Egypt’s Minister of Justice Ahmed Al-Zind issued a special decree for two judges to hold court sessions for trials assigned to them at the Police Academy premises in New Cairo.
The decree addressed Judges Nagy Shehata and Shereen Fahmy, who preside over a number of high-profile trials. The two judges also head two of six special judiciary circuits dedicated to terrorism and violent crimes, formed in December 2013.
The secretary of Egypt’s judges club, the Judges’ General Association, Mahmoud El-Sherif, told Daily News Egypt on Wednesday that the decision stemmed from a demand from the head of the Cassation Court, which El-Zind agreed to.
The minister’s decision is to give more security to trials featuring almost all of the Muslim Brotherhood’s leaders and a large number of political activists and journalists standing before the two judges in different cases, and whom the judges sentenced to death and life imprisonment in other cases.
In May, hours after a preliminary death sentence was handed to former president Mohamed Morsi by Fahmy, three judges were shot dead on the Al-Arish-Rafah international road. The militant attack left four dead, including a driver, with another judge injured in the attack.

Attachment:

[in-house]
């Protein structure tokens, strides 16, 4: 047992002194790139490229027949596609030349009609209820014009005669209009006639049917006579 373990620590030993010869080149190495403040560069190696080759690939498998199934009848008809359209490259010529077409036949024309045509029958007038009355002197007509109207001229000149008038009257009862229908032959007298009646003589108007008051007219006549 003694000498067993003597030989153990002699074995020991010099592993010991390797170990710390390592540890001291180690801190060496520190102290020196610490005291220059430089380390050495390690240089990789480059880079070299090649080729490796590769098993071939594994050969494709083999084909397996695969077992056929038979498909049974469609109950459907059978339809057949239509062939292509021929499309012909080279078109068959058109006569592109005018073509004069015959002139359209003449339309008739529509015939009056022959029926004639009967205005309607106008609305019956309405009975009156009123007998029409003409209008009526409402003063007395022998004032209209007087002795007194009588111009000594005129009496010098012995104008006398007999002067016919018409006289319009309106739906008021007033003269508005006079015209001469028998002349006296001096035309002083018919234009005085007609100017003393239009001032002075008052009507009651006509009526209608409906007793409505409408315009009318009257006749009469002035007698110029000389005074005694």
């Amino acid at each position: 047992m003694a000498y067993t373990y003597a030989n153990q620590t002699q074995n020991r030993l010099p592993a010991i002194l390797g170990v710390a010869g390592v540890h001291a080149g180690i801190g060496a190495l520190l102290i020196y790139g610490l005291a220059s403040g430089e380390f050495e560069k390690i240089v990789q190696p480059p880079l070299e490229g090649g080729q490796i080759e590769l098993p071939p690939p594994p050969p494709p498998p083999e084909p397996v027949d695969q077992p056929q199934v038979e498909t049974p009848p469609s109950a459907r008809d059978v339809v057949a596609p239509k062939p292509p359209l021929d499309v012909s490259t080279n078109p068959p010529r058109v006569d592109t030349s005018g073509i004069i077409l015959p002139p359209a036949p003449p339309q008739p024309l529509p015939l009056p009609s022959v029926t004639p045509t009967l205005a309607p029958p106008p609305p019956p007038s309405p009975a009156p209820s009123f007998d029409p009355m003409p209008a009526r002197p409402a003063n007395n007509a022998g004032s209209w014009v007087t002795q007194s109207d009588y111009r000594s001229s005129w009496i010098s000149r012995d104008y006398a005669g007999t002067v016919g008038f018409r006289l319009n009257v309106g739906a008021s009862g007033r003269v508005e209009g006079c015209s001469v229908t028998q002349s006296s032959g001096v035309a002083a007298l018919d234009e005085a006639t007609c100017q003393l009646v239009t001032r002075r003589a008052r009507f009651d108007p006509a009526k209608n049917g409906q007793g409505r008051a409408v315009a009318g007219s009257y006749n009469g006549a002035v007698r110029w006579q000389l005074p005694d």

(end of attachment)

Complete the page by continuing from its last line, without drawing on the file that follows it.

“Islamic State”-affiliates in Sinai claimed responsibility for the attack, later showing video footage of the assassination. The video went viral through social media networks under the name of “Extermination of Judges”.
“State of Sinai” sought to justify the targeting of the judges in the newly released footage, as “they betrayed God’s covenant”, referring to the release of former president Hosni Mubarak.
The footage also showed photos of renowned Egyptian judges, including Shehata, Mohamed Abdelwahab Khafagy, Ahmed Sabry Youssef and Hassan Farid, who are currently ruling or have ruled on controversial cases.
However, the first-of-its-kind decree stirred fears by lawyers who face obstacles attending court sessions in “extraordinary“ courts that are held in places such as the Police Academy or the Police Institute in the Tora prison premises in south Cairo.
Lawyer Ahmed Mefreh told Daily News Egypt the decision will put further obstacles against lawyers, media, the defendants themselves and their relatives. The courts will be held in an institution that falls under the authority of a security agency, rather than the independent judiciary.
“Defendants will be forced to attend court sessions which don’t admit their legality, the defence [lawyers] will be humiliated through the deployment of thugs outside the court to assault them,” Mefreh said.
Media representatives often find it hard to cover court sessions that are held in military premises, as instructions from the security agencies that administrate the premises overpower, and are sometimes supported by, courts’ orders regarding the attendance of a session.